Schilling, “Martin Luther: Rebel in an Age of Upheaval” (reviewed by Dale Luffman)

Review
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Title: Martin Luther: Rebel in an Age of Upheaval
Author: Heinz Schilling, translated by Rona Johnston
Publisher: Oxford University Press, New York, NY
Genre: Non-fiction
Date published: 2017
Number of pages: 578
Binding: Paperback
ISBN: 9780198722816
Price: $39.95

Reviewed by Dale E. Luffman for the Association for Mormon Letters.

Oxford University Press has established a reputation of publishing both timely and quality works in the field of religious thought. This volume is no exception. Martin Luther: Rebel in an Age of Upheaval is a timely volume given the attention being currently given to the 500th Anniversary of the posting of Luther’s 95 Theses in Wittenberg, October 31, 1517. This 578 page volume presents Martin Luther and his thoughts and actions as well as the thoughts and actions of those who were contemporary with him in a manner that is truly engaging. Schilling’s masterful work becomes, in many ways, a testament to a world that is no longer the world in which we abide, but a world into which we are invited to inhabit. The work forces the reader to confront something entirely different than what is often generally assumed about Martin Luther, his contemporaries, and his times.

Heinz Schilling has used Martin Luther’s own words extensively throughout his text, offering the reader a much less contaminated engagement with the man and his times — an attribute worthy of celebration. There is a brutal, refreshing honesty demonstrated by the author in this biography. Martin Luther is presented as a reformer who lived in an age ruled by faith, a time that was also a world of contradictions. The reader is presented with a well-researched, influential, comprehensive and balanced text — a foundational, critical work of merit. Presenting Martin Luther as a reformer, a prophet, and as a man of his own age is a monumental task. Navigating the contours of this often difficult and contradictory character, a man of immense will, is for any biographer a formidable task. This author, however, has risen to the occasion, providing the reader with an instructive and very desirable work.

Martin Luther: Rebel in an Age of Upheaval is a well presented and carefully organized text. The Contents Page in the forepart of the volume presents the reader with a helpful guide, revealing the eras of Luther’s influence. The work is presented in three parts or sections: Childhood, Education, and First Years as a Monk, 1483 – 1511; Wittenberg and the Beginnings of the Reformation, 1511 – 1525; and, Prophetic Confidence, But Temporal Failure, 1525 – 1546. A concise, informative Epilogue concludes the text. Complementing the organization of the volume are 49 illustrative figures. These are complementary of the narrative and are well placed in the volume. Two illustrative maps are also embedded in the text. This careful presentation and organization faithfully lead the reader into an encounter with a comprehensive and extremely balanced account of Martin Luther, his world, and his times, contributing significantly to an enhanced understanding of this critical life.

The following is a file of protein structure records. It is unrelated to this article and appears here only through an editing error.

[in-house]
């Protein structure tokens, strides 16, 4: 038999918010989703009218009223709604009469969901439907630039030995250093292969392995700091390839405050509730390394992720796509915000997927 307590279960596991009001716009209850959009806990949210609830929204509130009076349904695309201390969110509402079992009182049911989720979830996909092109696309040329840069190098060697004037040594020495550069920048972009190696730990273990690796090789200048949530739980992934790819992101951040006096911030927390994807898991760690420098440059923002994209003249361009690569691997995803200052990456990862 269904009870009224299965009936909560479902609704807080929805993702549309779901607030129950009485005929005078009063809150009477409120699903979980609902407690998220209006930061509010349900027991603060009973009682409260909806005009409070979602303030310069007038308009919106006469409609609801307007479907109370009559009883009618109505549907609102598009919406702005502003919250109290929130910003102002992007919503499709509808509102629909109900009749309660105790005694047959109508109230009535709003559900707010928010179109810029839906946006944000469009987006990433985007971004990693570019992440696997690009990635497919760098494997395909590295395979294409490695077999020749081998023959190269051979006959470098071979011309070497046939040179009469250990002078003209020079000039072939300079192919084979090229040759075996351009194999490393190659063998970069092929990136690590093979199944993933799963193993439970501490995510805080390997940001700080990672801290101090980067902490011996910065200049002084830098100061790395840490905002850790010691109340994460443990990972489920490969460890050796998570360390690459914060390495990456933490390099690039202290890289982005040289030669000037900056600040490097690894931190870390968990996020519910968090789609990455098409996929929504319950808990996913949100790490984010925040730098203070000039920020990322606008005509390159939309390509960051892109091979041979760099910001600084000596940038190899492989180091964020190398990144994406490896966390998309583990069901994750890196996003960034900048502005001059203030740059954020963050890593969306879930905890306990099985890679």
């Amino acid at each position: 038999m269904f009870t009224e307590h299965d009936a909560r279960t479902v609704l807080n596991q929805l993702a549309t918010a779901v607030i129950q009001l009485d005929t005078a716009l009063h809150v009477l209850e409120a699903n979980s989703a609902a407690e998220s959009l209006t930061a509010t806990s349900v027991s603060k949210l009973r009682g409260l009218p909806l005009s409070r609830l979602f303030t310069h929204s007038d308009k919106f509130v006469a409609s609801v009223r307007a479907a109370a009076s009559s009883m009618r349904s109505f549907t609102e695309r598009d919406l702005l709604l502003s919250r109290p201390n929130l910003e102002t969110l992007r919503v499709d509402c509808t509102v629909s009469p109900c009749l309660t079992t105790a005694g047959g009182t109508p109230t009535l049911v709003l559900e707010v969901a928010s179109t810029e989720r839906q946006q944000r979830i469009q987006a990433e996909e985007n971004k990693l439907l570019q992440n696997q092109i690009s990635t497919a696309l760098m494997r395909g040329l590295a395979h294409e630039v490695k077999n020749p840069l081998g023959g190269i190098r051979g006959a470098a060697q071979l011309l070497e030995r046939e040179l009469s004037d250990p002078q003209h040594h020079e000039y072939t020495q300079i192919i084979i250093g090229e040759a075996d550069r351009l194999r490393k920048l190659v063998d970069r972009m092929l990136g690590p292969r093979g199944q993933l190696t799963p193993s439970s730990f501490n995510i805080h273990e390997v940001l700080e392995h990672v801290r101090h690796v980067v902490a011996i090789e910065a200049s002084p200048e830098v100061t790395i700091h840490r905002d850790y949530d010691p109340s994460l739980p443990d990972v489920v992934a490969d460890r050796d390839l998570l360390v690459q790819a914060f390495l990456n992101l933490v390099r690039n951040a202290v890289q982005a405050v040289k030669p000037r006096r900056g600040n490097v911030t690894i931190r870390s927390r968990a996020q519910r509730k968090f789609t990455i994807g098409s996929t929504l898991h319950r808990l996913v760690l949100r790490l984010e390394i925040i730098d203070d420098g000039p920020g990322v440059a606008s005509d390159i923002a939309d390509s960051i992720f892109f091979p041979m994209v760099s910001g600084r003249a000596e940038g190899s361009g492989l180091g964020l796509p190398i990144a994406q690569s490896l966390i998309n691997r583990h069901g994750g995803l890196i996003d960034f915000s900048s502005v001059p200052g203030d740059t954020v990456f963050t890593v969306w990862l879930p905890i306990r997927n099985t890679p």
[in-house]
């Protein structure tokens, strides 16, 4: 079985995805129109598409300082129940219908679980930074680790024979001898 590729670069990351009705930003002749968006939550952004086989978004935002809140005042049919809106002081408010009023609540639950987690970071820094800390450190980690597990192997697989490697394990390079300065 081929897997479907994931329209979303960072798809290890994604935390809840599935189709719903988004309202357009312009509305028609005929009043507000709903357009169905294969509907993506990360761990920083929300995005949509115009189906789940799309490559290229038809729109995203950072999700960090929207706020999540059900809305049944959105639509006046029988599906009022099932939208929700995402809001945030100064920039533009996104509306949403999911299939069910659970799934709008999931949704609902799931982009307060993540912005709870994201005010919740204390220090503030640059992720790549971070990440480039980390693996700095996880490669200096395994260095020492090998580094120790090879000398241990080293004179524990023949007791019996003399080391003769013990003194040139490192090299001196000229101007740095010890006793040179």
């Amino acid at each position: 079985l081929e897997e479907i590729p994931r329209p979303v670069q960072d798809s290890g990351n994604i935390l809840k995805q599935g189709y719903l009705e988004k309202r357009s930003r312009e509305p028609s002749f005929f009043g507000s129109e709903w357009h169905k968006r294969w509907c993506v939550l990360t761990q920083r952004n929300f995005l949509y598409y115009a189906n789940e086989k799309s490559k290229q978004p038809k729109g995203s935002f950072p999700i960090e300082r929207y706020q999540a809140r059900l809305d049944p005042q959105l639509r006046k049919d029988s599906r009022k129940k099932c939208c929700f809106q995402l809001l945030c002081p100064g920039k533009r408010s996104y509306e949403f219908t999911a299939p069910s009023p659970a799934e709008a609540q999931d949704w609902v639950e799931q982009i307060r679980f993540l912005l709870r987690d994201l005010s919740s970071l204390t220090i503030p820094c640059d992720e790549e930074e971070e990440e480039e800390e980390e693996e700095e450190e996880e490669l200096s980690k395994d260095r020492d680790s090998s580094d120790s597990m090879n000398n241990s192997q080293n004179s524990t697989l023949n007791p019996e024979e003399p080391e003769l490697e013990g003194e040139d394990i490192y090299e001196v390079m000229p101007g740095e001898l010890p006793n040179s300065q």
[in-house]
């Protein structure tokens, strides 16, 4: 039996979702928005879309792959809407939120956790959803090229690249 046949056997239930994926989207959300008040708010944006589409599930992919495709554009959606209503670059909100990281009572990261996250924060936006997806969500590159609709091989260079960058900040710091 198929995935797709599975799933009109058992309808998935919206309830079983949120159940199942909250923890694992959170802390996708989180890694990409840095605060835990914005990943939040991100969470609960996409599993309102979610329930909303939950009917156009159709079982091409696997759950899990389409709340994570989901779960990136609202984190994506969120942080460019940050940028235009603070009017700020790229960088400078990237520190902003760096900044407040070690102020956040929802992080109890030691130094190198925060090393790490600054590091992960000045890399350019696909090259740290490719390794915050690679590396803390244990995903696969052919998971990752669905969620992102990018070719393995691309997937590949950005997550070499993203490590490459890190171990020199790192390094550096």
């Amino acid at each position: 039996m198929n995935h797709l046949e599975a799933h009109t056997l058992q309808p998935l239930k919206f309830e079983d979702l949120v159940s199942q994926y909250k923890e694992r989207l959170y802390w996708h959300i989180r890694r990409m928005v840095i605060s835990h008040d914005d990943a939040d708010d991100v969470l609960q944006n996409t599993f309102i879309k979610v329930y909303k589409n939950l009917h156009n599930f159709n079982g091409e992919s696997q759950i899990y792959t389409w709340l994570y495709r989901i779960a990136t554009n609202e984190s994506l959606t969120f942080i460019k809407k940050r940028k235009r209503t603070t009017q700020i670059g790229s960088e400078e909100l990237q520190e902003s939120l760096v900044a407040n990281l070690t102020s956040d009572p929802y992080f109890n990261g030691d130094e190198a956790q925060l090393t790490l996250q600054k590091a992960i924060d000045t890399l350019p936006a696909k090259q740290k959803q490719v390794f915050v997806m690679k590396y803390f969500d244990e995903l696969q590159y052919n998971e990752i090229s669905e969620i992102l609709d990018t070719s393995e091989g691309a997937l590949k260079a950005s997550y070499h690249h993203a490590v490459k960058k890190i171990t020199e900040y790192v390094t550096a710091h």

As I engaged Schilling’s biography I was struck by many of the astute observations made by the author regarding Luther, and shared with the reader throughout the text. Among those observations was that Martin Luther was not only a reformer; he was also a prophet. Further, that not only does the Reformation owe a great debt to this man, but so does the Roman Catholic Church. The author suggests that people of faith are not served by a simple cult of remembrance. Rather, a biography should communicate Luther’s thoughts and actions candidly, not romanticized, but as the thoughts and actions of Luther’s contemporaries as a witness to a world in many ways lost to us – – a world that is no longer ours. Schilling’s splendid biography forces us to confront something different than what we might have come to expect. The author suggests that this biography is about a Luther who was different, who abided in a very different historical horizon, and whose views were very different from the interests and views of later generations. The author invites the reader to rediscover Luther inasmuch as Luther’s world is not our world (page 3)!

That Martin Luther made a significant contribution to the religious world is without question. Defining his contribution in the secularizing tendencies in Germany and Europe in the sixteenth century has not always received the attention this phenomenon deserves. Schilling endeavors to correct this tendency, informing the reader that the new age of the Reformation was shaped by, and shaped Luther and his contemporaries, with deep roots reaching back into the late medieval period. The attention given the scope of Luther’s world is one of the strengths of Schilling’s volume.

It is the case that Schilling makes for the prophetic authority of Luther as the rebel that forced his age to act in the manner that history attests that will be of interest to the LDS community. Fundamental questions of faith, questions regarding authority, and questions of practice emerge throughout the author’s depiction of the great reformer. As a prophet, Luther the reformer opposed the great and the powerful of his time in the name of the One he felt called. He would declare: Here I stand; I cannot do otherwise. Schilling offers attestation throughout the work to Luther’s prophetic character.

This volume will take its place as one of the best biographies of Martin Luther, and will be a lasting testament to the reformer and prophet. A wonderful contribution to the 500th Anniversary of Luther’s posting of his historic 95 Theses! A must read!

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